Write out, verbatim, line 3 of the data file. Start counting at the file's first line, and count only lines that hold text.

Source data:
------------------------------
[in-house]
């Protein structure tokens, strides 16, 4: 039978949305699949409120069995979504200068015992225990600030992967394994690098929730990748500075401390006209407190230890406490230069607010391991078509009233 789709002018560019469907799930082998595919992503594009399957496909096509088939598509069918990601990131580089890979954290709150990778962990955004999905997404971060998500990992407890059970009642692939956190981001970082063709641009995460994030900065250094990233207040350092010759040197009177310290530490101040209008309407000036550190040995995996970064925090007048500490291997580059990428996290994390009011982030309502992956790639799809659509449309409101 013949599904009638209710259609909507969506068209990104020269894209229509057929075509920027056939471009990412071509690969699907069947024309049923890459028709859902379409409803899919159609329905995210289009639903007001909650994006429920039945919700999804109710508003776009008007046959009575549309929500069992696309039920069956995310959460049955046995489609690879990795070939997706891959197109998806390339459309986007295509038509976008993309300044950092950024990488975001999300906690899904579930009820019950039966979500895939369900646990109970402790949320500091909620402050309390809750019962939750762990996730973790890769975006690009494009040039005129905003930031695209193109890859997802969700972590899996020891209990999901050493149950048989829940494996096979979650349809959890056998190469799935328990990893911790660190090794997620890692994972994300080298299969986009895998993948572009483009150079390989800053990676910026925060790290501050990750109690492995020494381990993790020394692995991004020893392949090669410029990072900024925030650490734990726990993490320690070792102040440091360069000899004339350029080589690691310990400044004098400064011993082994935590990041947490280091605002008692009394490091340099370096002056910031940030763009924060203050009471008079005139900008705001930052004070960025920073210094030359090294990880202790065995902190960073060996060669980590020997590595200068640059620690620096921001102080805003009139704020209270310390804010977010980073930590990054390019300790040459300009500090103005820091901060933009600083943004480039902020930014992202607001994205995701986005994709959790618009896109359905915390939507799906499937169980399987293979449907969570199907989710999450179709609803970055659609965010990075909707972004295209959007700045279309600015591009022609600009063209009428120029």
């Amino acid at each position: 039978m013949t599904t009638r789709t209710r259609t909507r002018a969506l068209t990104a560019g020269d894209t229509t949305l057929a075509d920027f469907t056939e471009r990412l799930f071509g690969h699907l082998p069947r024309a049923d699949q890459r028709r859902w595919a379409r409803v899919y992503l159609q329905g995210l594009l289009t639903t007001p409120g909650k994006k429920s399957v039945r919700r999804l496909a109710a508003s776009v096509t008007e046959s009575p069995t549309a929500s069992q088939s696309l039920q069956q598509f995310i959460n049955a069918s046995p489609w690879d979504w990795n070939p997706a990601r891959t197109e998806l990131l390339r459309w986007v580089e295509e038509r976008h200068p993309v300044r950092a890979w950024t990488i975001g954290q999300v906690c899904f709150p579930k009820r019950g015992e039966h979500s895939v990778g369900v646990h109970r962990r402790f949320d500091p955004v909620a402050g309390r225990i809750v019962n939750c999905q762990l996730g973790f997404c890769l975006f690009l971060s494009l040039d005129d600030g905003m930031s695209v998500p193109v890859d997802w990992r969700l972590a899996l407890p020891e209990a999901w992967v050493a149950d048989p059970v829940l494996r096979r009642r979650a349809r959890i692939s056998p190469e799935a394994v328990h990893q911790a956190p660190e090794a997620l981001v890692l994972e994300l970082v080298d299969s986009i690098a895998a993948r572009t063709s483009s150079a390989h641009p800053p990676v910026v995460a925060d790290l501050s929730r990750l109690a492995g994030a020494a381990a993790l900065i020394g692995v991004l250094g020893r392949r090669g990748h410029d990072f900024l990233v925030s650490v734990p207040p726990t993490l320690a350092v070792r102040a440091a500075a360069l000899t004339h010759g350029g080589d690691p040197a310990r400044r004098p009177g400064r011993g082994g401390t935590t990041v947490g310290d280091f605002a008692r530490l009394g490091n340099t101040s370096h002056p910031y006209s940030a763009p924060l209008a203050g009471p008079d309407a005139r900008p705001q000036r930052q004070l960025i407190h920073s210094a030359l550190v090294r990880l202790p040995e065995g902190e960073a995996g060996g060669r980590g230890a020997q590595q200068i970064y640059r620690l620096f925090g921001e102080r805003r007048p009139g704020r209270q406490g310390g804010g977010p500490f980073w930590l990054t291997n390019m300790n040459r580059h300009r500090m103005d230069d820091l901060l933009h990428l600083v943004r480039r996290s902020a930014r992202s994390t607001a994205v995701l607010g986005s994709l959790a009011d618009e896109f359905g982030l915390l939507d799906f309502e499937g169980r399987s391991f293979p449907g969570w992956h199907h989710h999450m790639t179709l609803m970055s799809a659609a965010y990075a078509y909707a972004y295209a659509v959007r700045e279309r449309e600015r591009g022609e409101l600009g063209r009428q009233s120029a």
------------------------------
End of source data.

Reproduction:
């Amino acid at each position: 039978m013949t599904t009638r789709t209710r259609t909507r002018a969506l068209t990104a560019g020269d894209t229509t949305l057929a075509d920027f469907t056939e471009r990412l799930f071509g690969h699907l082998p069947r024309a049923d699949q890459r028709r859902w595919a379409r409803v899919y992503l159609q329905g995210l594009l289009t639903t007001p409120g909650k994006k429920s399957v039945r919700r999804l496909a109710a508003s776009v096509t008007e046959s009575p069995t549309a929500s069992q088939s696309l039920q069956q598509f995310i959460n049955a069918s046995p489609w690879d979504w990795n070939p997706a990601r891959t197109e998806l990131l390339r459309w986007v580089e295509e038509r976008h200068p993309v300044r950092a890979w950024t990488i975001g954290q999300v906690c899904f709150p579930k009820r019950g015992e039966h979500s895939v990778g369900v646990h109970r962990r402790f949320d500091p955004v909620a402050g309390r225990i809750v019962n939750c999905q762990l996730g973790f997404c890769l975006f690009l971060s494009l040039d005129d600030g905003m930031s695209v998500p193109v890859d997802w990992r969700l972590a899996l407890p020891e209990a999901w992967v050493a149950d048989p059970v829940l494996r096979r009642r979650a349809r959890i692939s056998p190469e799935a394994v328990h990893q911790a956190p660190e090794a997620l981001v890692l994972e994300l970082v080298d299969s986009i690098a895998a993948r572009t063709s483009s150079a390989h641009p800053p990676v910026v995460a925060d790290l501050s929730r990750l109690a492995g994030a020494a381990a993790l900065i020394g692995v991004l250094g020893r392949r090669g990748h410029d990072f900024l990233v925030s650490v734990p207040p726990t993490l320690a350092v070792r102040a440091a500075a360069l000899t004339h010759g350029g080589d690691p040197a310990r400044r004098p009177g400064r011993g082994g401390t935590t990041v947490g310290d280091f605002a008692r530490l009394g490091n340099t101040s370096h002056p910031y006209s940030a763009p924060l209008a203050g009471p008079d309407a005139r900008p705001q000036r930052q004070l960025i407190h920073s210094a030359l550190v090294r990880l202790p040995e065995g902190e960073a995996g060996g060669r980590g230890a020997q590595q200068i970064y640059r620690l620096f925090g921001e102080r805003r007048p009139g704020r209270q406490g310390g804010g977010p500490f980073w930590l990054t291997n390019m300790n040459r580059h300009r500090m103005d230069d820091l901060l933009h990428l600083v943004r480039r996290s902020a930014r992202s994390t607001a994205v995701l607010g986005s994709l959790a009011d618009e896109f359905g982030l915390l939507d799906f309502e499937g169980r399987s391991f293979p449907g969570w992956h199907h989710h999450m790639t179709l609803m970055s799809a659609a965010y990075a078509y909707a972004y295209a659509v959007r700045e279309r449309e600015r591009g022609e409101l600009g063209r009428q009233s120029a």